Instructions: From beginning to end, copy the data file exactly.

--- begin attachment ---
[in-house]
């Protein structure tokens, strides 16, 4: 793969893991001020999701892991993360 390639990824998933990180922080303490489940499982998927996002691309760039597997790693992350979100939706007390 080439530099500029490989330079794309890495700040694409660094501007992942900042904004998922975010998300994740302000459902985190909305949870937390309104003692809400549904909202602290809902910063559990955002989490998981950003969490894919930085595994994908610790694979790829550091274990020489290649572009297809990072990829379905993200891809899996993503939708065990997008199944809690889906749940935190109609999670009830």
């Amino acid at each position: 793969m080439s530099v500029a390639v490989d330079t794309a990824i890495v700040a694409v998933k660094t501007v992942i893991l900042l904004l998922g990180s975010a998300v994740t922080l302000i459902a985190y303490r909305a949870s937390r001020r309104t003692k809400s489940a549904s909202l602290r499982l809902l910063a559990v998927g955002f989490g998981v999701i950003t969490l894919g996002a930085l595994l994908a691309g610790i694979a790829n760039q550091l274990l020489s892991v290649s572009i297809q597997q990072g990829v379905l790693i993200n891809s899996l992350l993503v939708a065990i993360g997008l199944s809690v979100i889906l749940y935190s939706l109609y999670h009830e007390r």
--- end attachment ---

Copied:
[in-house]
């Protein structure tokens, strides 16, 4: 793969893991001020999701892991993360 390639990824998933990180922080303490489940499982998927996002691309760039597997790693992350979100939706007390 080439530099500029490989330079794309890495700040694409660094501007992942900042904004998922975010998300994740302000459902985190909305949870937390309104003692809400549904909202602290809902910063559990955002989490998981950003969490894919930085595994994908610790694979790829550091274990020489290649572009297809990072990829379905993200891809899996993503939708065990997008199944809690889906749940935190109609999670009830």
């Amino acid at each position: 793969m080439s530099v500029a390639v490989d330079t794309a990824i890495v700040a694409v998933k660094t501007v992942i893991l900042l904004l998922g990180s975010a998300v994740t922080l302000i459902a985190y303490r909305a949870s937390r001020r309104t003692k809400s489940a549904s909202l602290r499982l809902l910063a559990v998927g955002f989490g998981v999701i950003t969490l894919g996002a930085l595994l994908a691309g610790i694979a790829n760039q550091l274990l020489s892991v290649s572009i297809q597997q990072g990829v379905l790693i993200n891809s899996l992350l993503v939708a065990i993360g997008l199944s809690v979100i889906l749940y935190s939706l109609y999670h009830e007390r």